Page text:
It’s read aloud at the beginning of most campus-wide events, breezed over in syllabi and included — but not usually seen — in some email signatures: the University of Maine land acknowledgement.
The idea of it seems well intentioned: a sort of semi-apology for the blatant thievery of Indigenous land from those who call it home. However, you can only hear it monotonously delivered in a crowd of whispering students so many times before it loses its effect. An attempt to recognize those who have had their rights stripped so cruelly blurs so easily into the rest of a lecture. If a statement is not heard, received and valued, it has no reason for being said, and that directly disrespects the people whose land we learn on.
In addition, UMaine’s bilingual Penobscot signage networks seem a heartwarming bandaid on an ugly, gaping wound of a problem. Most buildings on campus now feature signage in Penobscot language that describes them in a tongue once spoken on this very soil. The idea is wholesome at heart: to evoke imagery of what once lived here and remind passersby that this was someone else’s home first. While a beautiful concept, I’ve heard many peers say they feel the signage falls flat when compared to the destruction and horror it is supposed to help remedy.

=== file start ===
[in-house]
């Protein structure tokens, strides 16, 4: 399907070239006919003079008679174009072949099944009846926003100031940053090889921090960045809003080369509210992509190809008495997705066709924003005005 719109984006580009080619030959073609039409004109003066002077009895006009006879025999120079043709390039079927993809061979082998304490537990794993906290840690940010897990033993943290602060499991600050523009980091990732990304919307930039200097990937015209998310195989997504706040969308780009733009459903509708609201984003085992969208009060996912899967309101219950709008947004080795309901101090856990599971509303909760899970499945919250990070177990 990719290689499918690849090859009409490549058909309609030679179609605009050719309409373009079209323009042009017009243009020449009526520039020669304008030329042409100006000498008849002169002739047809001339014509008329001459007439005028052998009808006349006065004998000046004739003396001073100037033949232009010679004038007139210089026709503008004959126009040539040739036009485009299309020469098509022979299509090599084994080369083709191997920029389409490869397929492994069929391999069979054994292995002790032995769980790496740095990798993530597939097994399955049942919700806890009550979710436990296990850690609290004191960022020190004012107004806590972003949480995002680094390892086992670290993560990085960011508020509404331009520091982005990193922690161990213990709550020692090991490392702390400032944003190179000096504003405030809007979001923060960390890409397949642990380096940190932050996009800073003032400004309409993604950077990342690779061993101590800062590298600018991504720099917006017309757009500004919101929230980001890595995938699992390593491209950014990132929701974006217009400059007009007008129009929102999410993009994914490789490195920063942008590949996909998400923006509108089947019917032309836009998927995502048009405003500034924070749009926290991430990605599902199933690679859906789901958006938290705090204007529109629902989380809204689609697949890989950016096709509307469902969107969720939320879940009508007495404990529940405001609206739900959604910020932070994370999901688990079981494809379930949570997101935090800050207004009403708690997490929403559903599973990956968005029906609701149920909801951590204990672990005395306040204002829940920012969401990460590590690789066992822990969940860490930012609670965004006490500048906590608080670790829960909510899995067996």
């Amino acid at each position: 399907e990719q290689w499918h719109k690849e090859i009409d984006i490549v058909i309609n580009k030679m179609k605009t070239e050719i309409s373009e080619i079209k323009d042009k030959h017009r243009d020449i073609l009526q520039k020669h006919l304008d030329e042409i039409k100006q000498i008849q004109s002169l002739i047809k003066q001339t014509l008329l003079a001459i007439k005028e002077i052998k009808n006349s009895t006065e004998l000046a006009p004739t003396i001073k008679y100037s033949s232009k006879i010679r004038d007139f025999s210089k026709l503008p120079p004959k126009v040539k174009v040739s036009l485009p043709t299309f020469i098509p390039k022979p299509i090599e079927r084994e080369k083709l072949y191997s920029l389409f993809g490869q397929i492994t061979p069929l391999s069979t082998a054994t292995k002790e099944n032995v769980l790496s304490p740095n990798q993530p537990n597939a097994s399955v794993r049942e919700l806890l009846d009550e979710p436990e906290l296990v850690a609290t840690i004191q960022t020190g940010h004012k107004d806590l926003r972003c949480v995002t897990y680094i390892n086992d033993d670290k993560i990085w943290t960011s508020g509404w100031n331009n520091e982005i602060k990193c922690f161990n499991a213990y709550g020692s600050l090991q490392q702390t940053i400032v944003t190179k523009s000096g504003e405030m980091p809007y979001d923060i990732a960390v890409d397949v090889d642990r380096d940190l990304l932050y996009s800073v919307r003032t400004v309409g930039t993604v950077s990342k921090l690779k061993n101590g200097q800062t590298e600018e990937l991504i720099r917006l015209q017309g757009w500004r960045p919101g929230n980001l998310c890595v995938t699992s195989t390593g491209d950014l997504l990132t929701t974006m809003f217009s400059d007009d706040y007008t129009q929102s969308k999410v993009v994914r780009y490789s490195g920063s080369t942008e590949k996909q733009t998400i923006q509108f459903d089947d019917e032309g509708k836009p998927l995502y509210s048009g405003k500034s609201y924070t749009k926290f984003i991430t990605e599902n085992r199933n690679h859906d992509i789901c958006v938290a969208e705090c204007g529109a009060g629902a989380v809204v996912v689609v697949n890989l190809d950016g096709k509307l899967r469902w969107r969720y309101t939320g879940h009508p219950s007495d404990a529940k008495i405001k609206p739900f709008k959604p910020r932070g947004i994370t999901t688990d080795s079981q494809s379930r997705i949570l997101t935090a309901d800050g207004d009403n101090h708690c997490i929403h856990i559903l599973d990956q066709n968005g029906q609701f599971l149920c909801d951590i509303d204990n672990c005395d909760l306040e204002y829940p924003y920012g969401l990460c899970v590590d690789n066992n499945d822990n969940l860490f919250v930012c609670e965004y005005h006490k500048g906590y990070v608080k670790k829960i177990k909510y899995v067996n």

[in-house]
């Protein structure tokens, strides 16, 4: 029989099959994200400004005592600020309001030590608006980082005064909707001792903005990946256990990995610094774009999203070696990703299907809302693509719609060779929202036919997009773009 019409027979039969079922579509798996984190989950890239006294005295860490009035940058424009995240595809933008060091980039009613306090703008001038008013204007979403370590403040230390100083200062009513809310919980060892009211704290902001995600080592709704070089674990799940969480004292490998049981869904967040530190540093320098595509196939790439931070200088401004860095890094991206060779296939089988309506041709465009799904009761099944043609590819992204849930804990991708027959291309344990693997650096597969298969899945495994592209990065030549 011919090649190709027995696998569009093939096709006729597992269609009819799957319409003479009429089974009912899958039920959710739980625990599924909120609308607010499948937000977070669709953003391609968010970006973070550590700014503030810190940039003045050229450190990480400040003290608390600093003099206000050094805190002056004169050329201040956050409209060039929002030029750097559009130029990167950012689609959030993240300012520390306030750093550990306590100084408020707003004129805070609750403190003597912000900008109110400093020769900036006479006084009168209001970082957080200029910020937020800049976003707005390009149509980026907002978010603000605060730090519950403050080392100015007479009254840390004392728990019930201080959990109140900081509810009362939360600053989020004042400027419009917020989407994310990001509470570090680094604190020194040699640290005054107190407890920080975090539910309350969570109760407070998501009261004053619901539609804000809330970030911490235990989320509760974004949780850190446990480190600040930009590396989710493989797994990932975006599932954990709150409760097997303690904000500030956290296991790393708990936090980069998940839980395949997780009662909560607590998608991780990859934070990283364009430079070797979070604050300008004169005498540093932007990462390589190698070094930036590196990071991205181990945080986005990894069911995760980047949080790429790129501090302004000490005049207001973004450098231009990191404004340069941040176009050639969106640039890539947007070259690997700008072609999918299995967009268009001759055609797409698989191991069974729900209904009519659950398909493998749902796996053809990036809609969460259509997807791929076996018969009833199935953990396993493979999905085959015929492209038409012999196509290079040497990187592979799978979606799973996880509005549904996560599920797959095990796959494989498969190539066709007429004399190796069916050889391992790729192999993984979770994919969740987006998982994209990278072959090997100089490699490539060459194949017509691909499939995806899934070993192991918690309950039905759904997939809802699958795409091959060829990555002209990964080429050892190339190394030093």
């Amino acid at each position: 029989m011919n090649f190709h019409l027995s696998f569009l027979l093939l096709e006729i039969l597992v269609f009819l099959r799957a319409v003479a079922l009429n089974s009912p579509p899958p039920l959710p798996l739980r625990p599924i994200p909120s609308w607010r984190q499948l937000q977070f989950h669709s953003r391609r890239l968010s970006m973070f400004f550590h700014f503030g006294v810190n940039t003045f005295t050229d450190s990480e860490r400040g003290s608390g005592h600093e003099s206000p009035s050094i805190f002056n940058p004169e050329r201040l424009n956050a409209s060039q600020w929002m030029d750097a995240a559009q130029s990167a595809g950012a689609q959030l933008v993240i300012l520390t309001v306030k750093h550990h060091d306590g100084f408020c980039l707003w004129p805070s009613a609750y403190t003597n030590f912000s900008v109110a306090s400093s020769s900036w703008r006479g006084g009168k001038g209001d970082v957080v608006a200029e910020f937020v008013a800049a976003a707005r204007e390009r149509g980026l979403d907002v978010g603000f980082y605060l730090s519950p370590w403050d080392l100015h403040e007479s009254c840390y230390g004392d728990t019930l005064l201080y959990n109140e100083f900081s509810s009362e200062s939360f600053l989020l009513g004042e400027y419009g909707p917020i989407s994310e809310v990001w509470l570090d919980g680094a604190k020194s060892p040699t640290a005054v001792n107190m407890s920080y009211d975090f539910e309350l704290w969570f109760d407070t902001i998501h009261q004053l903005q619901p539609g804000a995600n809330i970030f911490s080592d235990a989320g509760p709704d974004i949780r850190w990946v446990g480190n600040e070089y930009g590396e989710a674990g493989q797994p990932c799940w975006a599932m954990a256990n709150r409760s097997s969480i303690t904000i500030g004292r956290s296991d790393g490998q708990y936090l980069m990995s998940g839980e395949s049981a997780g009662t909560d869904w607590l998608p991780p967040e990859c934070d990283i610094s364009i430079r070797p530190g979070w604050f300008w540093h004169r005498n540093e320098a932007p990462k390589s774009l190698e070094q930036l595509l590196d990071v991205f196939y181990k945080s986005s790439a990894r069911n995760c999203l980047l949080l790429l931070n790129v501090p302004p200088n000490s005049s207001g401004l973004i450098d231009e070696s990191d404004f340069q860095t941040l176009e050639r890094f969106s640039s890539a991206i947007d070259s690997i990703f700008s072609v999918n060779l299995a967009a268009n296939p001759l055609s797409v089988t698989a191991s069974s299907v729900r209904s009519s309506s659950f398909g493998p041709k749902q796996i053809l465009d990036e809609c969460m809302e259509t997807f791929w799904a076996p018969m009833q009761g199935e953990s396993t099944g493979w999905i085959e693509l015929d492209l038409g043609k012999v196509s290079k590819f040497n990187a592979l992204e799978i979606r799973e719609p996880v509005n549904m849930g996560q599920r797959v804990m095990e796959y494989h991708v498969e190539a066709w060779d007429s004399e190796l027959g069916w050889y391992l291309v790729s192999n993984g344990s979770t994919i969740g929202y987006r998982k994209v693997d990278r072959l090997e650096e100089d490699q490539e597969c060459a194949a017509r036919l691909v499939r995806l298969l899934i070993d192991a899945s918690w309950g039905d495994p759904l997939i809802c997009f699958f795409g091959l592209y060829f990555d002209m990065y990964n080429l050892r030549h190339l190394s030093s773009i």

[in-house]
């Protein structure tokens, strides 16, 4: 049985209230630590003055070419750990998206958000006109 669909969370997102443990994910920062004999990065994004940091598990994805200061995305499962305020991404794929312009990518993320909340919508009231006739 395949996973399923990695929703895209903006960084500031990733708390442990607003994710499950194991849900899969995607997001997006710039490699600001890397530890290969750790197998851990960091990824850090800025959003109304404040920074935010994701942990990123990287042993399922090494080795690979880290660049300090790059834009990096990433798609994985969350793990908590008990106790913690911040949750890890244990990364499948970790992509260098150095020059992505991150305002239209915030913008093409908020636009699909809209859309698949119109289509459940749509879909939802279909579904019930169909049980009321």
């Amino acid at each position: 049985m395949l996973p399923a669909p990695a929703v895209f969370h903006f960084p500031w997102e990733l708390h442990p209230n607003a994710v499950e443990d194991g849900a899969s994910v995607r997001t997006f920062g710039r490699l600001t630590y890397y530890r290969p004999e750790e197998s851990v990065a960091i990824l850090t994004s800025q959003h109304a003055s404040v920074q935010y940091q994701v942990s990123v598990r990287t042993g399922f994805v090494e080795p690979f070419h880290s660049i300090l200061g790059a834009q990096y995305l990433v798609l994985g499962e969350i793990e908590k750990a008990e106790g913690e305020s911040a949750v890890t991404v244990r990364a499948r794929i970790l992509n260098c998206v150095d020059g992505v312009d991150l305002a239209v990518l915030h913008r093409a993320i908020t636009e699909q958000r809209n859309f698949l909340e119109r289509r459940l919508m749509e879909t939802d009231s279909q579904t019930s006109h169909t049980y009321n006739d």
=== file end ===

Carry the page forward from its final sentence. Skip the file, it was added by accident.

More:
It needs to be said that I, a white woman, am absolutely not the best person to speak on Native rights or the way they are handled at my college campus. I do still feel outrage on the behalf of those fighting battles they never deserved, and this case is one of them. I’ve taken Native American Studies courses at UMaine, and they’re nothing short of enlightening; they deserve to be implemented into every major.
Why this history is not required in classrooms is a question that shouldn’t even have to be asked. As more and more states heavily restrict and whitewash — literally — their racial history curricula, the fight to include all POC in the history that is rightfully theirs is ongoing. There is no reason that UMaine doesn’t require NAS courses as a General Education requirement. While Native-focused courses fill Cultural Diversity and International Perspectives requirements, students could take other courses to fill that requirement.
Mandating courses on Native history could help to repair important gaps in historical knowledge that have been exiled from current curricula in order to make American history seem palatable. If we do not learn from our history we can never grow, and how do we expect students to grow if they are not taught history?
Not requiring courses about Indigenous people and their history is a refusal to uphold the carefully crafted relationship this campus is attempting to rebuild with those who first inhabited it. We are walking the ground of the “homeland of the Penobscot nation,” as stated in the acknowledgement, and Native American studies need to be fully appreciated and ingrained into the education of UMaine students.